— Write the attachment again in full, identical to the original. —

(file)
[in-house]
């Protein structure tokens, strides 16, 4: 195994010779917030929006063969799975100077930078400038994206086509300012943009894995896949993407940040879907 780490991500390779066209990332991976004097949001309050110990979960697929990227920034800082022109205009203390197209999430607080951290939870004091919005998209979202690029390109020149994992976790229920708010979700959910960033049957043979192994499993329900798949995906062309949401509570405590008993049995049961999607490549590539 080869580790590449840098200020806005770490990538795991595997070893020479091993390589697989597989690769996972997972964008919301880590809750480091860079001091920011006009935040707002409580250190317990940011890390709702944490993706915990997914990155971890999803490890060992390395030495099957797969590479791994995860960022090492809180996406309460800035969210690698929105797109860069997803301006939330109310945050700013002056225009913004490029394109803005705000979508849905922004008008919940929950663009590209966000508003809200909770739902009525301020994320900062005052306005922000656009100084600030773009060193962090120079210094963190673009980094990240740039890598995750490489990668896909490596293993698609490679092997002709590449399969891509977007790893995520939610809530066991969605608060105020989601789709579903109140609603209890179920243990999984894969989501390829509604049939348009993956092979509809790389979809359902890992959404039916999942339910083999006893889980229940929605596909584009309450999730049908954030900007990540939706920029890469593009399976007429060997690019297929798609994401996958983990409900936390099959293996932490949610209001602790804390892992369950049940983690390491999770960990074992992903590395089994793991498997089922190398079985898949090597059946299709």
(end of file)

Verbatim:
[in-house]
């Protein structure tokens, strides 16, 4: 195994010779917030929006063969799975100077930078400038994206086509300012943009894995896949993407940040879907 780490991500390779066209990332991976004097949001309050110990979960697929990227920034800082022109205009203390197209999430607080951290939870004091919005998209979202690029390109020149994992976790229920708010979700959910960033049957043979192994499993329900798949995906062309949401509570405590008993049995049961999607490549590539 080869580790590449840098200020806005770490990538795991595997070893020479091993390589697989597989690769996972997972964008919301880590809750480091860079001091920011006009935040707002409580250190317990940011890390709702944490993706915990997914990155971890999803490890060992390395030495099957797969590479791994995860960022090492809180996406309460800035969210690698929105797109860069997803301006939330109310945050700013002056225009913004490029394109803005705000979508849905922004008008919940929950663009590209966000508003809200909770739902009525301020994320900062005052306005922000656009100084600030773009060193962090120079210094963190673009980094990240740039890598995750490489990668896909490596293993698609490679092997002709590449399969891509977007790893995520939610809530066991969605608060105020989601789709579903109140609603209890179920243990999984894969989501390829509604049939348009993956092979509809790389979809359902890992959404039916999942339910083999006893889980229940929605596909584009309450999730049908954030900007990540939706920029890469593009399976007429060997690019297929798609994401996958983990409900936390099959293996932490949610209001602790804390892992369950049940983690390491999770960990074992992903590395089994793991498997089922190398079985898949090597059946299709």